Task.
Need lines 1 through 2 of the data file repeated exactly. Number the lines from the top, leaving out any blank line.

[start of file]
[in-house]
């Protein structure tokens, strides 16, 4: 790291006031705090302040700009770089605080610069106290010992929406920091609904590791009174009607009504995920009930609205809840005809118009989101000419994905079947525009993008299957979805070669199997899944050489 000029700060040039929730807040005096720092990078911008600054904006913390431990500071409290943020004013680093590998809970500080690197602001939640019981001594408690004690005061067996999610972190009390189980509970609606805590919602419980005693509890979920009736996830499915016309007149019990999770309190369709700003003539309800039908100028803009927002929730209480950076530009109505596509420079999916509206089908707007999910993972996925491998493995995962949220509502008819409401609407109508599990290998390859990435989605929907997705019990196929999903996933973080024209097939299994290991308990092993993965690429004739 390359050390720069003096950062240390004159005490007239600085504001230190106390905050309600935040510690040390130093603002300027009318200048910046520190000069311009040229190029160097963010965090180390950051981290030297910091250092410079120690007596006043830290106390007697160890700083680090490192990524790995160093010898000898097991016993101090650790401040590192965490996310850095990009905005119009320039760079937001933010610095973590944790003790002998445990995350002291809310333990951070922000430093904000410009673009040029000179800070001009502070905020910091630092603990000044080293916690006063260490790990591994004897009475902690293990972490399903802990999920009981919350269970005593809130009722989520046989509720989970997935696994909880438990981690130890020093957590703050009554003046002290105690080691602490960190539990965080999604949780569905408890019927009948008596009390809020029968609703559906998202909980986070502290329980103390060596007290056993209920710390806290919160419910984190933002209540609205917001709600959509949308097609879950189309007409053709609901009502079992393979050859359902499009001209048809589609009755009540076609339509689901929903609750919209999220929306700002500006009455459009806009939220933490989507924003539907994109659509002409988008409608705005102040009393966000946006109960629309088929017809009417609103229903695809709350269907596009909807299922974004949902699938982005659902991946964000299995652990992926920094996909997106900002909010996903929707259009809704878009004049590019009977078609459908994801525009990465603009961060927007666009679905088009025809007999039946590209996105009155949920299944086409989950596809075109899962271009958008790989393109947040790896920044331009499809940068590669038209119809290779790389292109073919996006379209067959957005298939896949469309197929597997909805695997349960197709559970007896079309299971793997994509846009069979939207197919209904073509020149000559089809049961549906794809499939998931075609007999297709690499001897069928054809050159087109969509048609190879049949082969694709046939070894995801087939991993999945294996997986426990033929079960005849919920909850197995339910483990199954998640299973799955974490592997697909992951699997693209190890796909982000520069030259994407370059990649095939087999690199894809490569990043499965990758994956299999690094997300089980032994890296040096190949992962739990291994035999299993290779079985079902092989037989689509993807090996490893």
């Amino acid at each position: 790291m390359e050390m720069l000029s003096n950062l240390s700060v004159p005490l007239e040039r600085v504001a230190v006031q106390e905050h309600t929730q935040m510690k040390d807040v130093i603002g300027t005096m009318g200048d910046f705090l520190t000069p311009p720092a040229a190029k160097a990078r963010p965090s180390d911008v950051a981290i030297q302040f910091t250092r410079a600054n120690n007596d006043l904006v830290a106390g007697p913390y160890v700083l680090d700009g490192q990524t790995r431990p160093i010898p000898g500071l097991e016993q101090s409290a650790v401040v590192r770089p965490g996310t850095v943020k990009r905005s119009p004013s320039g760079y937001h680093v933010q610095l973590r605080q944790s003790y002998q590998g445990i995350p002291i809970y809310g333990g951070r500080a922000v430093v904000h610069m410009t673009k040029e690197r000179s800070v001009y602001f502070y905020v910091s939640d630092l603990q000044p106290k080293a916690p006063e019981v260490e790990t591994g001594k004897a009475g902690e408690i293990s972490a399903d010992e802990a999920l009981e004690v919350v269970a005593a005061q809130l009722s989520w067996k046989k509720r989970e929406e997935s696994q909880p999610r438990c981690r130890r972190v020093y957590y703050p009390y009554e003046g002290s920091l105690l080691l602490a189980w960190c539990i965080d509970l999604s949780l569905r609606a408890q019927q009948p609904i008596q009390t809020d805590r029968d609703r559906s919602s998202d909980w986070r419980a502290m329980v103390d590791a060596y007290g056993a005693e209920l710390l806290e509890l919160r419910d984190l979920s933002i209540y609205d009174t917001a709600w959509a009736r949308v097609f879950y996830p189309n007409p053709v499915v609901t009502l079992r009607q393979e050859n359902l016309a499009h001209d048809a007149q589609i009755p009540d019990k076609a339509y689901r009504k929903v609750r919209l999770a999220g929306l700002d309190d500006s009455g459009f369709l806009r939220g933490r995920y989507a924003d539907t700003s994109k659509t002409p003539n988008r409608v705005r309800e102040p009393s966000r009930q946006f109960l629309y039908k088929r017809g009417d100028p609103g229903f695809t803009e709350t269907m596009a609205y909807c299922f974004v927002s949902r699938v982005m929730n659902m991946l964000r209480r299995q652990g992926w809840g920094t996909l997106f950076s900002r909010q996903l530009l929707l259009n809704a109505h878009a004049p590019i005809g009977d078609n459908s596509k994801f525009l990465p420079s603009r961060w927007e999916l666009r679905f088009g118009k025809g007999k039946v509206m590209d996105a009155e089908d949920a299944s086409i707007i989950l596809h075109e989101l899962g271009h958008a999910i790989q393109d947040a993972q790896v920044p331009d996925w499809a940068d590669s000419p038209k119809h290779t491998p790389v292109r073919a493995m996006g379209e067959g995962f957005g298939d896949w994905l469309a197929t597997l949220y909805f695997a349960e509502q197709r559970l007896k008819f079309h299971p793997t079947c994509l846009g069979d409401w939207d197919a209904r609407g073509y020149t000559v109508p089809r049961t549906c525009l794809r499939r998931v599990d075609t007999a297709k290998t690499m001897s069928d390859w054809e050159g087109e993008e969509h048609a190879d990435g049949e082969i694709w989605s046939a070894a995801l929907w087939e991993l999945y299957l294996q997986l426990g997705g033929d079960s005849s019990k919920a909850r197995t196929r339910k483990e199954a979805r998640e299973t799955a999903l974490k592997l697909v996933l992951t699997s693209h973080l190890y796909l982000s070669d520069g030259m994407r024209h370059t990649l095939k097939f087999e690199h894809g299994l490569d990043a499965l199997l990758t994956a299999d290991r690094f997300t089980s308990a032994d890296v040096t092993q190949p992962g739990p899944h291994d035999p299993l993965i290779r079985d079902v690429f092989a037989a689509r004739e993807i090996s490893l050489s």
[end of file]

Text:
[in-house]
């Protein structure tokens, strides 16, 4: 790291006031705090302040700009770089605080610069106290010992929406920091609904590791009174009607009504995920009930609205809840005809118009989101000419994905079947525009993008299957979805070669199997899944050489 000029700060040039929730807040005096720092990078911008600054904006913390431990500071409290943020004013680093590998809970500080690197602001939640019981001594408690004690005061067996999610972190009390189980509970609606805590919602419980005693509890979920009736996830499915016309007149019990999770309190369709700003003539309800039908100028803009927002929730209480950076530009109505596509420079999916509206089908707007999910993972996925491998493995995962949220509502008819409401609407109508599990290998390859990435989605929907997705019990196929999903996933973080024209097939299994290991308990092993993965690429004739 390359050390720069003096950062240390004159005490007239600085504001230190106390905050309600935040510690040390130093603002300027009318200048910046520190000069311009040229190029160097963010965090180390950051981290030297910091250092410079120690007596006043830290106390007697160890700083680090490192990524790995160093010898000898097991016993101090650790401040590192965490996310850095990009905005119009320039760079937001933010610095973590944790003790002998445990995350002291809310333990951070922000430093904000410009673009040029000179800070001009502070905020910091630092603990000044080293916690006063260490790990591994004897009475902690293990972490399903802990999920009981919350269970005593809130009722989520046989509720989970997935696994909880438990981690130890020093957590703050009554003046002290105690080691602490960190539990965080999604949780569905408890019927009948008596009390809020029968609703559906998202909980986070502290329980103390060596007290056993209920710390806290919160419910984190933002209540609205917001709600959509949308097609879950189309007409053709609901009502079992393979050859359902499009001209048809589609009755009540076609339509689901929903609750919209999220929306700002500006009455459009806009939220933490989507924003539907994109659509002409988008409608705005102040009393966000946006109960629309088929017809009417609103229903695809709350269907596009909807299922974004949902699938982005659902991946964000299995652990992926920094996909997106900002909010996903929707259009809704878009004049590019009977078609459908994801525009990465603009961060927007666009679905088009025809007999039946590209996105009155949920299944086409989950596809075109899962271009958008790989393109947040790896920044331009499809940068590669038209119809290779790389292109073919996006379209067959957005298939896949469309197929597997909805695997349960197709559970007896079309299971793997994509846009069979939207197919209904073509020149000559089809049961549906794809499939998931075609007999297709690499001897069928054809050159087109969509048609190879049949082969694709046939070894995801087939991993999945294996997986426990033929079960005849919920909850197995339910483990199954998640299973799955974490592997697909992951699997693209190890796909982000520069030259994407370059990649095939087999690199894809490569990043499965990758994956299999690094997300089980032994890296040096190949992962739990291994035999299993290779079985079902092989037989689509993807090996490893």